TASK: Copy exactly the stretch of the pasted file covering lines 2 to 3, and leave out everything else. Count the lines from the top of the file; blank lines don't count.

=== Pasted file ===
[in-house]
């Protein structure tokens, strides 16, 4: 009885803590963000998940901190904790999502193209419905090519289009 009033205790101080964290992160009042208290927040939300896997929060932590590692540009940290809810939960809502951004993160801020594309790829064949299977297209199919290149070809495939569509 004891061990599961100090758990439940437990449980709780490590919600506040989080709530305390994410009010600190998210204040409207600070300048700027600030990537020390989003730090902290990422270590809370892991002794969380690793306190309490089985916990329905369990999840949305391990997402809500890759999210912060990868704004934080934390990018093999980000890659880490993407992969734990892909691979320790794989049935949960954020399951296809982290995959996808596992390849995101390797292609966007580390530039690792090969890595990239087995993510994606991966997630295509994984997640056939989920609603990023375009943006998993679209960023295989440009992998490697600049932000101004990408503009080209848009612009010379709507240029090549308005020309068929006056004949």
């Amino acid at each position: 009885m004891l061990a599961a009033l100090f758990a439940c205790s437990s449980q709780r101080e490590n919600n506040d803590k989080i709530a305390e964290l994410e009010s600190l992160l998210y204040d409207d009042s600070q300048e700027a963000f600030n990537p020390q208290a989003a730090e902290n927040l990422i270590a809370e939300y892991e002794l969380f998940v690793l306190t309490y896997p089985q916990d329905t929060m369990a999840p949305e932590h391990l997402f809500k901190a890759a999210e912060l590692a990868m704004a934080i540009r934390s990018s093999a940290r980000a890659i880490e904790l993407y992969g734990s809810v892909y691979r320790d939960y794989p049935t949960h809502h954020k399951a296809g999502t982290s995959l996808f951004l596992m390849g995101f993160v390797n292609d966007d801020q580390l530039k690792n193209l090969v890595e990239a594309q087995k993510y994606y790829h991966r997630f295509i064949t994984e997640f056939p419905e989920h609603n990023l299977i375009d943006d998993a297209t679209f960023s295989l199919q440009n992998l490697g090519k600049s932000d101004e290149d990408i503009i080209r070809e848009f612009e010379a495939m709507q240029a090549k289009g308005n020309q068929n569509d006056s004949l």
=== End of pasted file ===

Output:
């Protein structure tokens, strides 16, 4: 009885803590963000998940901190904790999502193209419905090519289009 009033205790101080964290992160009042208290927040939300896997929060932590590692540009940290809810939960809502951004993160801020594309790829064949299977297209199919290149070809495939569509 004891061990599961100090758990439940437990449980709780490590919600506040989080709530305390994410009010600190998210204040409207600070300048700027600030990537020390989003730090902290990422270590809370892991002794969380690793306190309490089985916990329905369990999840949305391990997402809500890759999210912060990868704004934080934390990018093999980000890659880490993407992969734990892909691979320790794989049935949960954020399951296809982290995959996808596992390849995101390797292609966007580390530039690792090969890595990239087995993510994606991966997630295509994984997640056939989920609603990023375009943006998993679209960023295989440009992998490697600049932000101004990408503009080209848009612009010379709507240029090549308005020309068929006056004949």
């Amino acid at each position: 009885m004891l061990a599961a009033l100090f758990a439940c205790s437990s449980q709780r101080e490590n919600n506040d803590k989080i709530a305390e964290l994410e009010s600190l992160l998210y204040d409207d009042s600070q300048e700027a963000f600030n990537p020390q208290a989003a730090e902290n927040l990422i270590a809370e939300y892991e002794l969380f998940v690793l306190t309490y896997p089985q916990d329905t929060m369990a999840p949305e932590h391990l997402f809500k901190a890759a999210e912060l590692a990868m704004a934080i540009r934390s990018s093999a940290r980000a890659i880490e904790l993407y992969g734990s809810v892909y691979r320790d939960y794989p049935t949960h809502h954020k399951a296809g999502t982290s995959l996808f951004l596992m390849g995101f993160v390797n292609d966007d801020q580390l530039k690792n193209l090969v890595e990239a594309q087995k993510y994606y790829h991966r997630f295509i064949t994984e997640f056939p419905e989920h609603n990023l299977i375009d943006d998993a297209t679209f960023s295989l199919q440009n992998l490697g090519k600049s932000d101004e290149d990408i503009i080209r070809e848009f612009e010379a495939m709507q240029a090549k289009g308005n020309q068929n569509d006056s004949l």